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on Jun 18, 2019 in Aviation

Stop & Go is a Challenge

Skymeadow Fly-in
captured by Z6 / Z24-70f2.8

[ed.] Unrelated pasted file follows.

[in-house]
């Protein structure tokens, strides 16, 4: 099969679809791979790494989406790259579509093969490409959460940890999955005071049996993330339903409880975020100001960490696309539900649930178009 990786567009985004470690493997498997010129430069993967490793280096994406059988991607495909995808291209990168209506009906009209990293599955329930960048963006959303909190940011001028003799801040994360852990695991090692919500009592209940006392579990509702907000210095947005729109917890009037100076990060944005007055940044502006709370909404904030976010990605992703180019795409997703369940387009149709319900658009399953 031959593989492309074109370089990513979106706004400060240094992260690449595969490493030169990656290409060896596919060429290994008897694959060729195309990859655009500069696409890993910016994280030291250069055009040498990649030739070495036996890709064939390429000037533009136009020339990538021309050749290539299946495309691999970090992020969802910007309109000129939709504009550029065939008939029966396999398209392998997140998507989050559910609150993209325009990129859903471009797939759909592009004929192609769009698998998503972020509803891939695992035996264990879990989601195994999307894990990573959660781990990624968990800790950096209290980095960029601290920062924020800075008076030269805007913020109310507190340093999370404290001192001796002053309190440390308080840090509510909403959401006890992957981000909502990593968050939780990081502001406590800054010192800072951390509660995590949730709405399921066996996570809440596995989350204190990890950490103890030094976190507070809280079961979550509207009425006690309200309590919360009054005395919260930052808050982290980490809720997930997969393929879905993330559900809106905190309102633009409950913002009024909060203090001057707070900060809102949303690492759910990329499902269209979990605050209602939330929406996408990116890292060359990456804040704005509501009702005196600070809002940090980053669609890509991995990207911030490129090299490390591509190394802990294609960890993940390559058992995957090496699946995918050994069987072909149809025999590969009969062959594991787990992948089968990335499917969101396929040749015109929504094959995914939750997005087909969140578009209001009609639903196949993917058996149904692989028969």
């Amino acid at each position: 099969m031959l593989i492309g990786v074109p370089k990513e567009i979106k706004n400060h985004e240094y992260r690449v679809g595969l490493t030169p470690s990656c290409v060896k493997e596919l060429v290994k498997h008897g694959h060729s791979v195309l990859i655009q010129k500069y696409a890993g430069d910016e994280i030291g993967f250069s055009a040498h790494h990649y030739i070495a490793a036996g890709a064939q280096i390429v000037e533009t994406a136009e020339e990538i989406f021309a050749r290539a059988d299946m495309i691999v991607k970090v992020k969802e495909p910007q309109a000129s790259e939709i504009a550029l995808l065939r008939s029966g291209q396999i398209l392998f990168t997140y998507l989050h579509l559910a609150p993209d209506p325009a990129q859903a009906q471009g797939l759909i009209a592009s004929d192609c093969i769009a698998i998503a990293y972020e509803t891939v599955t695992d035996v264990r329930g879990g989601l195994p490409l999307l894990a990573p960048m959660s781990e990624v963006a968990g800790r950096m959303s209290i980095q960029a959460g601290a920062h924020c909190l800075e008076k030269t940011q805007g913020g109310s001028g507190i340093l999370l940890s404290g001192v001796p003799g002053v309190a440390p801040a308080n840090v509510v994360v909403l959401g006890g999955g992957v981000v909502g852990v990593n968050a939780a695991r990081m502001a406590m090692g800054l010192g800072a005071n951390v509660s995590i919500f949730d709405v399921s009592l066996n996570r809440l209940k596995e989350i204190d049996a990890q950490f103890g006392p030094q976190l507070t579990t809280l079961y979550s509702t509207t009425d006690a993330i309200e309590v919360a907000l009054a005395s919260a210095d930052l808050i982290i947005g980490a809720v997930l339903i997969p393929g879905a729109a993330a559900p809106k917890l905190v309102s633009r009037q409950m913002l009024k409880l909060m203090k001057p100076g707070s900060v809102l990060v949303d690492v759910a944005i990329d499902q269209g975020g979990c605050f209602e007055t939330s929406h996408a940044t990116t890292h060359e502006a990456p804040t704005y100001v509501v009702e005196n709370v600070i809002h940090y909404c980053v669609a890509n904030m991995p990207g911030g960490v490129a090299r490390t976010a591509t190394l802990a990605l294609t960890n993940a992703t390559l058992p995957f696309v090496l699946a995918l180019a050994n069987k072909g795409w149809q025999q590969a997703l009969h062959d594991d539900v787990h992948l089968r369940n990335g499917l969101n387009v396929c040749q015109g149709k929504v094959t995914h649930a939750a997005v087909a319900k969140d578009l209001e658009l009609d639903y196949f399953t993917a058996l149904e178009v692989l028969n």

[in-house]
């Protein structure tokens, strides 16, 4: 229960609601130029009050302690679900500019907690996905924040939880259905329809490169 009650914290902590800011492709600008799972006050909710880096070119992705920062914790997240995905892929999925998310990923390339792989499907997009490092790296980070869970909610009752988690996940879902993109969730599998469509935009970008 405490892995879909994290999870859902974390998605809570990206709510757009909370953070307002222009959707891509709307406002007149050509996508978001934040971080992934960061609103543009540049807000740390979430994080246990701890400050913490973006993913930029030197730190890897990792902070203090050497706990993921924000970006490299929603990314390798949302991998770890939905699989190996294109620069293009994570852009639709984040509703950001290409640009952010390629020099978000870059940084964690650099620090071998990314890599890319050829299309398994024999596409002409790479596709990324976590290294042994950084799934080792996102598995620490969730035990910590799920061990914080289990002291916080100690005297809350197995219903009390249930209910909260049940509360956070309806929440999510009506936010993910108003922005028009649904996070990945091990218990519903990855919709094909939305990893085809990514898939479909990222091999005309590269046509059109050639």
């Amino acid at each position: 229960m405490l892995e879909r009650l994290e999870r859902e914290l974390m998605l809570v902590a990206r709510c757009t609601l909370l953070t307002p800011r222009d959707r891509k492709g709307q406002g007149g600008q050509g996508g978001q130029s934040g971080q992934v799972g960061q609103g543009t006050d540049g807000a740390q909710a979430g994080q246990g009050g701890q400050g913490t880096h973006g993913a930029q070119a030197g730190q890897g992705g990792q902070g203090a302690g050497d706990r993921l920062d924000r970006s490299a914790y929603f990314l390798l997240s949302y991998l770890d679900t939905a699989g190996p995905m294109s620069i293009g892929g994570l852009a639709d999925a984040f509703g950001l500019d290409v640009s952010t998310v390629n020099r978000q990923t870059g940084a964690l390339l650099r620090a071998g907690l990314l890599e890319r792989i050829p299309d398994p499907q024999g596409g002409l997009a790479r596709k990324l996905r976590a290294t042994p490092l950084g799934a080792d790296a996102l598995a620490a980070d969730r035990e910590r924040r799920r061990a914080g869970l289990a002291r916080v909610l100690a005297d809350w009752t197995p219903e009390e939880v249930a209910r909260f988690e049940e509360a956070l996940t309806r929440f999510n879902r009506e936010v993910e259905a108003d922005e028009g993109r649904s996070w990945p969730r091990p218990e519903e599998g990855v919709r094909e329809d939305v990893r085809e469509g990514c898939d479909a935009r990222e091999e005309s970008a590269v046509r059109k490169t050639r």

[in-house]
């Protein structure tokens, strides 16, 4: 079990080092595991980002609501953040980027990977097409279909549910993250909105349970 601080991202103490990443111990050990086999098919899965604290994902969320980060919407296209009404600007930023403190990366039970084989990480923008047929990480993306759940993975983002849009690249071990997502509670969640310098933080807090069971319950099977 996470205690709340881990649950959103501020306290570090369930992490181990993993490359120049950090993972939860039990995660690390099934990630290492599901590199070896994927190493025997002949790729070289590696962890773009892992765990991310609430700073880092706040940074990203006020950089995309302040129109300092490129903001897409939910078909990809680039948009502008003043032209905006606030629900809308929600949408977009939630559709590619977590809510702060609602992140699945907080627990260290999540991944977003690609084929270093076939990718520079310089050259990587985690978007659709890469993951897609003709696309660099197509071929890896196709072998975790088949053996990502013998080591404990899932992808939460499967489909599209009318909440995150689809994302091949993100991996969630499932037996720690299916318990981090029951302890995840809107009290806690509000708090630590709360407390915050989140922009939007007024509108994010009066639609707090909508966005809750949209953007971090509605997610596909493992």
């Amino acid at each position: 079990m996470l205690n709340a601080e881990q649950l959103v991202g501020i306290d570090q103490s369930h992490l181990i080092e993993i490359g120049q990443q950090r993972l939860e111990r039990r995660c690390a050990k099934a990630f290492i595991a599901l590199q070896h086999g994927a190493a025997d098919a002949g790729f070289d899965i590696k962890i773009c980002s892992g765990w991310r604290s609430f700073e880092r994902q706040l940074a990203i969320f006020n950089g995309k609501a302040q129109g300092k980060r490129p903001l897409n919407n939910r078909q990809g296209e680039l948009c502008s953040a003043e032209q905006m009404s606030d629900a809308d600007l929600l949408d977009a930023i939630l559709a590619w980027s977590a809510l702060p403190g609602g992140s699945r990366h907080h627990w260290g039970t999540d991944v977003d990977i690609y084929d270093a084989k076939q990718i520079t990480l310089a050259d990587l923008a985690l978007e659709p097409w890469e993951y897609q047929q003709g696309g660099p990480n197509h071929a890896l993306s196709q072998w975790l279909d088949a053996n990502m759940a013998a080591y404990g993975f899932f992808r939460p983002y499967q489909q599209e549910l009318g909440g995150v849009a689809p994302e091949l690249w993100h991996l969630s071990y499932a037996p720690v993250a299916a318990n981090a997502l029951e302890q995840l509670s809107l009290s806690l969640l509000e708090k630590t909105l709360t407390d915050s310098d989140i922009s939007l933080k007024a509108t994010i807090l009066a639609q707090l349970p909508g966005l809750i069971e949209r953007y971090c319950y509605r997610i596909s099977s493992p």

A common question reaching my inbox asks how do you get parked aircraft and flying aircraft both in the frame, sharp? This is a real challenge especially if you are using a slow shutter speed to capture prop blur. There are a couple of variables that are in our control and a couple that is not. Because you have some aircraft not moving and one or more that is, the timing of having them both in the frame is crucial but you can’t pan. Getting physically in the right spot is in your control. Because of this, I like to get close physically and then use a shorter lens. In this case, I went with the Z6 / Z24-70f2.8 and zooming back as the Cub approached and the Z6 ripping the frames. I knew where the plane would be flying but often that is out of your control. I wanted the kids in the frame to move your eye to the approaching aircraft and went for the shot when it was slipping between the trees. Out of the 30 frames I captured, only 40% were all the elements sharp, parked aircraft, the kids and the approaching plane. You can’t pan as that would blur the static aircraft. Shooting at a high shutter speed might freeze the flying aircraft but also the prop. This kind of photo is truly a “lucky” shot you just go for as stop and go is a challenge.

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